The International trailer for Percy Jackson: Sea of Monsters has just been released on the internet via MSN. This all new trailer is visually exciting, and takes you deeper into the plot of the movie with many new scenes that we have not seen before!

The film will hit theaters on August 7th, 2013, and stars Logan Lerman as Percy Jackson, Brandon T. Jackson as Grover, Alexandra Daddario as Annabeth, and Leven Rambin as Clarisse. The film will follow the events of the second novel in the Percy Jackson series by the same name, which chronicles the adventures of thirteen-year-old demigod Percy Jackson as he and his friends rescue his satyr friend Grover from the Cyclops Polyphemus and save the camp from a Titan’s attack by bringing the Golden Fleece to cure Thalia’s poisoned pine tree.

‘Divergent’ Set Photos of Abnegation Houses

Thank you to @donaldduckdad who has shared 8 awesome photos of the Abnegation Village. In the photos you can see the Abnegation houses from a few different angles. From the photos we can see that the inside of the houses are empty.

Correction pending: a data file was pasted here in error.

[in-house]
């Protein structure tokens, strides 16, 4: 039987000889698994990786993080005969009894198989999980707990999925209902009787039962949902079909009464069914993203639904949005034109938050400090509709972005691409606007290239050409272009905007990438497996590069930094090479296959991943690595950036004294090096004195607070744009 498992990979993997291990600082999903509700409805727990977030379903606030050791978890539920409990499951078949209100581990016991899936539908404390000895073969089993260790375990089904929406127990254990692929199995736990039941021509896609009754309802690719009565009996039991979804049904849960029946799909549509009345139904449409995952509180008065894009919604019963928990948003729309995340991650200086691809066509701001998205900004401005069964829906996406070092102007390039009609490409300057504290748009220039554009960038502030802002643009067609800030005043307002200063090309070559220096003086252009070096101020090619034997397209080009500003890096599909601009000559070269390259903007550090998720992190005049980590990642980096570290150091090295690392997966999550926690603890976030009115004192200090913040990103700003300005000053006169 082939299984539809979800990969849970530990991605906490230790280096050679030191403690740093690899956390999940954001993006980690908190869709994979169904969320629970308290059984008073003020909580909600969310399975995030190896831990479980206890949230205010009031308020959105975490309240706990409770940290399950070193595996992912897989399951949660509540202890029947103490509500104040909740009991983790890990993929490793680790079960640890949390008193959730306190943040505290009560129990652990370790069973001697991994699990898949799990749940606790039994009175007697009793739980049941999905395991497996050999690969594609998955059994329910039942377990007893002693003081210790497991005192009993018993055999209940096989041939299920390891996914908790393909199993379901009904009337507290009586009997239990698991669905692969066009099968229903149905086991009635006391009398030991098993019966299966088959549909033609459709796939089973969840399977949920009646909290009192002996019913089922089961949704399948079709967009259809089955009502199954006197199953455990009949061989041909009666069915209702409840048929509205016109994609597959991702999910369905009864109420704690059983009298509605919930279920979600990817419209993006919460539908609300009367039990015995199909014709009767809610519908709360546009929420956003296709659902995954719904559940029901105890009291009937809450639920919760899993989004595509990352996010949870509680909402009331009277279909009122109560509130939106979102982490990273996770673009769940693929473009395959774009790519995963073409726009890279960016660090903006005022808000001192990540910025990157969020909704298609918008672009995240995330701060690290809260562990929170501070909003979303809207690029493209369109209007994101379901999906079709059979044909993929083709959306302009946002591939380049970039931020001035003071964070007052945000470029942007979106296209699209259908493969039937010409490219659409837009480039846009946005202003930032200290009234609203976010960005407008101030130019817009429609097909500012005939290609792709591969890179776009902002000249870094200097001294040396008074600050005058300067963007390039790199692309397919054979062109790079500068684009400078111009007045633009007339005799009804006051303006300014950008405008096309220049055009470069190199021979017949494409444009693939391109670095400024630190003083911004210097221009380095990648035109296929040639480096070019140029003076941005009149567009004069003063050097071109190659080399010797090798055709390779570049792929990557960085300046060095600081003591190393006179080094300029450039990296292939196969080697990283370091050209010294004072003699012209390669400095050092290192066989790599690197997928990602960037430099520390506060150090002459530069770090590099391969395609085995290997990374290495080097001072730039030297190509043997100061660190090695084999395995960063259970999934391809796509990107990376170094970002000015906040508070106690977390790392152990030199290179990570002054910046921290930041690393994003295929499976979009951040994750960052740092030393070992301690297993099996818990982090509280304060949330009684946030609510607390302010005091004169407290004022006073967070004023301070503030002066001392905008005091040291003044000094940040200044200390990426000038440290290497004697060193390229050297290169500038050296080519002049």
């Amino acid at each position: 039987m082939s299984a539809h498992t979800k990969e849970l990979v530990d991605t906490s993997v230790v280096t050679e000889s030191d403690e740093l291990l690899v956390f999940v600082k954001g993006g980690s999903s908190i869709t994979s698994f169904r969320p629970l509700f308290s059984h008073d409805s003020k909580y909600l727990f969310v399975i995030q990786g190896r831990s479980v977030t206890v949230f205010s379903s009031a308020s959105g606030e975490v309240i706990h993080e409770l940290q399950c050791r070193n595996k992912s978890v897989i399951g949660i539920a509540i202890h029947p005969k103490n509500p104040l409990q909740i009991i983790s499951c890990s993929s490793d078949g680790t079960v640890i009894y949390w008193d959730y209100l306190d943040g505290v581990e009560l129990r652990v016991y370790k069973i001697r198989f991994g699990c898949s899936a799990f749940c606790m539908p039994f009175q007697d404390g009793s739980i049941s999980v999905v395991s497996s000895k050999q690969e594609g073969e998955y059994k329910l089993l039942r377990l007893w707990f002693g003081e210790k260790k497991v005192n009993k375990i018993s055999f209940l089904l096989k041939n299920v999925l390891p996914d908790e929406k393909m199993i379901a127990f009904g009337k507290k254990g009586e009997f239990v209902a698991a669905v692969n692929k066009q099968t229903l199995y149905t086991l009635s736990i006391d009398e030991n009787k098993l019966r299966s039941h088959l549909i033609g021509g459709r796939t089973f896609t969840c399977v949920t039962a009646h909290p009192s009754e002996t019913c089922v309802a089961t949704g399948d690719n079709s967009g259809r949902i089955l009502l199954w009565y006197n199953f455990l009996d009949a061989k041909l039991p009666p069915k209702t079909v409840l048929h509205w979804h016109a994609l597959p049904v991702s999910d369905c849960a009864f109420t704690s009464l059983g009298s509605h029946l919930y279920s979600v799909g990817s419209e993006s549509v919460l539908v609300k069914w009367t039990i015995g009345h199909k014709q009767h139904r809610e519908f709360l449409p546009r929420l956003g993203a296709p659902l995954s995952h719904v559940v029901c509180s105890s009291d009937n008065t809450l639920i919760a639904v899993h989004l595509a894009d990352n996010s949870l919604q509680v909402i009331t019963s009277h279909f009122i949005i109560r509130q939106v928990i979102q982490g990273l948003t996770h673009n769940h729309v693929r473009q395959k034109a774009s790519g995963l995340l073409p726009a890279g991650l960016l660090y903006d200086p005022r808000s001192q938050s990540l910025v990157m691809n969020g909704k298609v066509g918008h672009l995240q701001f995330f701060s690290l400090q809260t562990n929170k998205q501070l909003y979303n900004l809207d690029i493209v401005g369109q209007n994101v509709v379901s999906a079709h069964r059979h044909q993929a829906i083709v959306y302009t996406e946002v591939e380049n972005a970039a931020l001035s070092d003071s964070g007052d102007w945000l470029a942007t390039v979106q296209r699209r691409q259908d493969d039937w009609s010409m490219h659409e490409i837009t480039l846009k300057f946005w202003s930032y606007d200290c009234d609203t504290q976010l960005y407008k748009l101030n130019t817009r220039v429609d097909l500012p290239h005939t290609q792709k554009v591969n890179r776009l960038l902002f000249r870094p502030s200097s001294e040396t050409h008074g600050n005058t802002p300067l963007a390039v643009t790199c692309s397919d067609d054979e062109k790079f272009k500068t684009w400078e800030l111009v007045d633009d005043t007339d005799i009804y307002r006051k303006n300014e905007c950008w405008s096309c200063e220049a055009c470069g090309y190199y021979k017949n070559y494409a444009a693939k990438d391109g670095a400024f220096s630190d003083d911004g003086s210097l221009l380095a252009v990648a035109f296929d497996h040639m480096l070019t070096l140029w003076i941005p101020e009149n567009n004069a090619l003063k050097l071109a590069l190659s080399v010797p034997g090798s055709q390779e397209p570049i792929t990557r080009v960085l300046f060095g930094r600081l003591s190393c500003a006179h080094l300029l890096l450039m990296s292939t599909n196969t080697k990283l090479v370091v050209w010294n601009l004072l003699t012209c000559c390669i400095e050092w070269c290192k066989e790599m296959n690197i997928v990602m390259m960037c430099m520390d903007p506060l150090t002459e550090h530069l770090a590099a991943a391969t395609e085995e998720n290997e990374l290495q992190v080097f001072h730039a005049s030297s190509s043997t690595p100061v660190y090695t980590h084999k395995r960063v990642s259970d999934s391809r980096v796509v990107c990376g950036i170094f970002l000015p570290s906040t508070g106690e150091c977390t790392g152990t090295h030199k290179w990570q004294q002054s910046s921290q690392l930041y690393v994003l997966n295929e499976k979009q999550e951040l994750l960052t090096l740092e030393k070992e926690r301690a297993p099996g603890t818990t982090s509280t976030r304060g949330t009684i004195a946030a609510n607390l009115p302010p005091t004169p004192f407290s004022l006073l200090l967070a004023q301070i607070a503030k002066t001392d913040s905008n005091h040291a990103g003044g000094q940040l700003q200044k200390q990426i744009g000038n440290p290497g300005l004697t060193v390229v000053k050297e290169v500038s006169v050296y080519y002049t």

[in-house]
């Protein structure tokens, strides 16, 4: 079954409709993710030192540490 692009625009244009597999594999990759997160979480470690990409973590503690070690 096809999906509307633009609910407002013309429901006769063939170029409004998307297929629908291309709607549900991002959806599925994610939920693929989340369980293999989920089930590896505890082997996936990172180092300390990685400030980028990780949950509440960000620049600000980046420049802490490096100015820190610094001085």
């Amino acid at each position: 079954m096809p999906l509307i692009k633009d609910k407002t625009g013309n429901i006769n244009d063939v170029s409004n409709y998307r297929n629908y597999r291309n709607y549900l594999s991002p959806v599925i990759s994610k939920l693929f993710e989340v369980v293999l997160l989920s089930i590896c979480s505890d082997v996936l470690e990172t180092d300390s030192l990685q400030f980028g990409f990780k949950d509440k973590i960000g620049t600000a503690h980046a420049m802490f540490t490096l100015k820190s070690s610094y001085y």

Divergent opens in theaters March 21, 2014 and is currently filming in Chicago. It is based on the first book in Veronica Roth’s dystopian trilogy of the same title. Insurgent, the second book, already has a script in the works. The third and final book, Allegiant, will hit book stores this October. Follow Young Adult Book Reviewer on Twitter and Facebook to get the latest updates on all things Divergent.

Check out the Abnegation houses below:

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[Review] Divergent by Veronica Roth